When tanks attempted to run over the hedgerows they slid up the side. Standing on end, gun pointed into the air, the unarmored underbelly of the tank was an easy target for the Germans.

Sergeant Curtis G. Culin provided the innovation that would break through the hedgerows.

In Eisenhower's words "And his idea was that we could fasten knives, great big steel knives in front of these tanks, and as they came along they would cut off these banks right at ground level—they would go through on the level keel—would carry with themselves a little bit of camouflage for a while. And this idea was brought to the captain, to the major, to the colonel, and it got high enough that somebody did something about it—and that was General Bradley—and he did it very quickly. Because this seemed like a crazy idea, they did not even go to the engineers very fast, because they were afraid of the technical advice..."

Interestingly, the steel for these knives came from the steel barriers that the German's had placed in the water along the beaches to stop boats from getting to shore.

I can add little more about Culin as I could find no records of his life except that he was 29 at the time, lost a leg in battle a few months after his innovation, returned to his work as a salesman in Cranford, New Jersey, received the Legion of Merit and Purple Heart, died at the age of 48......and importantly......he knew it could BE different.

Thursday, June 2, 2011

Don't Look Back

Your today is our tomorrow Chinese CEO to American Businessman

Recently, the Boston Consulting Group proudly announced that the US will see a return of manufacturing jobs.

"With Chinese wages rising at about 17 percent per year and the value of the yuan continuing to increase, the gap between U.S. and Chinese wages is narrowing rapidly. Meanwhile, flexible work rules and a host of government incentives are making many States increasingly competitive as low-cost bases for supplying the U.S. market." BCG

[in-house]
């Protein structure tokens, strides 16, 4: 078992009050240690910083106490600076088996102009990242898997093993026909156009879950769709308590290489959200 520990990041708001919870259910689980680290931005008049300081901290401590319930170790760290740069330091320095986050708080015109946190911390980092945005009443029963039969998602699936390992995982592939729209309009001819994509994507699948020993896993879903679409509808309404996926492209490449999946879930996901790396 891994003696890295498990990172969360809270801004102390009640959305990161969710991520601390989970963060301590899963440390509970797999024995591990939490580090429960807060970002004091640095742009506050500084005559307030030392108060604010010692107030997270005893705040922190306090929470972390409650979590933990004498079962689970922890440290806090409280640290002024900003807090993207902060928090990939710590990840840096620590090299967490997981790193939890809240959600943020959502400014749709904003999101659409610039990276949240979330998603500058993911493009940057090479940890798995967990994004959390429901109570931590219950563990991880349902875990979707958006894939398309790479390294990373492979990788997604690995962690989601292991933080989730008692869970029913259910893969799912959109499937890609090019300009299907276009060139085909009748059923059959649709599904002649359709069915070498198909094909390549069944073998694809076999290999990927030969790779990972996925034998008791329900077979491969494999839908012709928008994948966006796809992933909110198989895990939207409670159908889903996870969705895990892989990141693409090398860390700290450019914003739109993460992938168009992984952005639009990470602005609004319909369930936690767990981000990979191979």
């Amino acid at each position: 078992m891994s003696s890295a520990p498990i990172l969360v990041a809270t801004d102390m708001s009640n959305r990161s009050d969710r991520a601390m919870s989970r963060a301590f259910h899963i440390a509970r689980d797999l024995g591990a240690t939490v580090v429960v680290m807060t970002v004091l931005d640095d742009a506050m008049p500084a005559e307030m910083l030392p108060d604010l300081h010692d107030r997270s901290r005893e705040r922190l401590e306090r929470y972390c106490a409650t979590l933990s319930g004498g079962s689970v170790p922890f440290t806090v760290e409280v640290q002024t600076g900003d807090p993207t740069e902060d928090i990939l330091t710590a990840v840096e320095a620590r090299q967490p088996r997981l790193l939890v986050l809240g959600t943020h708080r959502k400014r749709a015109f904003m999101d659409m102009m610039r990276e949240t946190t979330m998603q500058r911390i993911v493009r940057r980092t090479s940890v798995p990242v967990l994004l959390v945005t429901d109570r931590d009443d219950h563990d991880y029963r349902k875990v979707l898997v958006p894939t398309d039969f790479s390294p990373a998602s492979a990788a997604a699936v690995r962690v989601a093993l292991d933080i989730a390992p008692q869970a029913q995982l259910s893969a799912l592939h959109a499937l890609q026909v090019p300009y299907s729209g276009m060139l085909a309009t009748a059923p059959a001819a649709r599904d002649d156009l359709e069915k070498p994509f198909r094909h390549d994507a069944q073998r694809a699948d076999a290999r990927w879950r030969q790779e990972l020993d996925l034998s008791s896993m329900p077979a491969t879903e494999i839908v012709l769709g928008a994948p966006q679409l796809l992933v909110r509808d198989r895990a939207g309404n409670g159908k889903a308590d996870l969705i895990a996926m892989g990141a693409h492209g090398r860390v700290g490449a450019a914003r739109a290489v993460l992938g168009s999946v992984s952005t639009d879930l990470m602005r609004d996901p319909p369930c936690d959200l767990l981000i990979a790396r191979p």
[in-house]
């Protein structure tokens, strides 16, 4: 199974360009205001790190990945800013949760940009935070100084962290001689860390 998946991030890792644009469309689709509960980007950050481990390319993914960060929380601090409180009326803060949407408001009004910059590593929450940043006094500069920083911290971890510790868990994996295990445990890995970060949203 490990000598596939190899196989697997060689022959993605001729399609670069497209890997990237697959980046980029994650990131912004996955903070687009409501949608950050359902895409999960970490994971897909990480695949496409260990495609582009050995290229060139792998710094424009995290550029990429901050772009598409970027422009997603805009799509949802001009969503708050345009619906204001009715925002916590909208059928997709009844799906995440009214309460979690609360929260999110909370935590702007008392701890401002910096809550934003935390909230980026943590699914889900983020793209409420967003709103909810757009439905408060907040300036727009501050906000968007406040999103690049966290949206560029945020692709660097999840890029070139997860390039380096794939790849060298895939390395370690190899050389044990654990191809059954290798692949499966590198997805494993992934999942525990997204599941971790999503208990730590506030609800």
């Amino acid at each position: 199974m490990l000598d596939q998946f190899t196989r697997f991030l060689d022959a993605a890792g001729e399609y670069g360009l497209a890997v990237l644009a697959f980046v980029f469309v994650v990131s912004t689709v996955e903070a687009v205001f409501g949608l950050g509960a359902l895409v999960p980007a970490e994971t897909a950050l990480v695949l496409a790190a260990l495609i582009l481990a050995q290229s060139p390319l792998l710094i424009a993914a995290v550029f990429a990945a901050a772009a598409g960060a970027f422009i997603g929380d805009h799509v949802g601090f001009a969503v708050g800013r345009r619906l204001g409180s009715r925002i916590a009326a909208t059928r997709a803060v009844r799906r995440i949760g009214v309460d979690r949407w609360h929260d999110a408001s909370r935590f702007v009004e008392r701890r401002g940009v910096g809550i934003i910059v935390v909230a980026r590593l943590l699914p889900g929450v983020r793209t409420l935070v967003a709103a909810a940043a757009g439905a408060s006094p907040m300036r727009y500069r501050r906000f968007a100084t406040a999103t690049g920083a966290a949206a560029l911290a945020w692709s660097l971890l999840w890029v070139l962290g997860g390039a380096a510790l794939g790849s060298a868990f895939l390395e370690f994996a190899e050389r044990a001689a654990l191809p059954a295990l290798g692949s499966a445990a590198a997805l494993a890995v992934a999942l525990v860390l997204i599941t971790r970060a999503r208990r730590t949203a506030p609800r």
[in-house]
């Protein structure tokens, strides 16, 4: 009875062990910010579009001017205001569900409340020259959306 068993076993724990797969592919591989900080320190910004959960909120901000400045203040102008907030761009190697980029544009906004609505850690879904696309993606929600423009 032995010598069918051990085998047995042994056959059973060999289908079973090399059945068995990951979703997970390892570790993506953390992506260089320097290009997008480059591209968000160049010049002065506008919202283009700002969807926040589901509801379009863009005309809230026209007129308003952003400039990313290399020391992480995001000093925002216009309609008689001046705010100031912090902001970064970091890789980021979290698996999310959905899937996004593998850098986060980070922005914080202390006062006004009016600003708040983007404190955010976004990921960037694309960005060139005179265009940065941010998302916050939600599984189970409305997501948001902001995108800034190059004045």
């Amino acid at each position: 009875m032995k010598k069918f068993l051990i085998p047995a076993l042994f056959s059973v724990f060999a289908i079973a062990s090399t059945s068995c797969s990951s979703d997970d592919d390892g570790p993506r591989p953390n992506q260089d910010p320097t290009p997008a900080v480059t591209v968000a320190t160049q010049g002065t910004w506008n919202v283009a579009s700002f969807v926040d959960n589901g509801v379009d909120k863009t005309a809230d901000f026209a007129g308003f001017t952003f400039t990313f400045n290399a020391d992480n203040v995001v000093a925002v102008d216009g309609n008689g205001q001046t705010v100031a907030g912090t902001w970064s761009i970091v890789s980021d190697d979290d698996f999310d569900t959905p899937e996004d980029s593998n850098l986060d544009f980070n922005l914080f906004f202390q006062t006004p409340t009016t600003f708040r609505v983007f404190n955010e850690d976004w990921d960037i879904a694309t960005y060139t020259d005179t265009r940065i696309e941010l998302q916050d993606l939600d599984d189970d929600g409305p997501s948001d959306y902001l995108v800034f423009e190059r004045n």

Set aside that India, South Africa and a host of other lesser developed nations are ready to offer up low cost labor and that China's domestic demand for products justifies continued rapid expansion of their manufacturing base. Assume that BCG is right - is it what the US needs?

Only a hundred years ago, the US was losing agricultural jobs at a rapid rate. Like agriculture, the loss of manufacturing jobs was not a loss in total output. The US produces more food and manufactures more stuff with far fewer people.

We've entered an age where the largest value creation comes not from working the ground, nor from producing widgets. The lion's share of the value is captured by intellectual property.

Apple, Google, Facebook, Merck, Intel...sure, they all have operating costs, fixed assets and produce stuff (or virtual stuff), but their real value is in their intellectual property.

So while BCG celebrates that the States are luring manufacturing jobs back with tax incentives, land giveaways and cash, I wonder why go backwards. Invest that money where it will have a forward impact.

"The United States is now sixth place in R&D investment as a percentage of GDP, falling behind nations like Japan, South Korea, and Israel. R&D investments in emerging economies like China, Brazil and India are expanding at rates far higher than the United States. China, for instance, will increase its share of global R&D from 11% in 2009 to 13%in 2011. According to Battelle's analysis, these trends are 'slowly altering the dominance that the U.S. has maintained for the past 40 years.'" Breakthrough Institute

I can understand the difficult situations and intense pressures that force States' politicians to focus on manufacturing jobs. But why would the US ever choose to lose its edge in R&D?......it could BE different.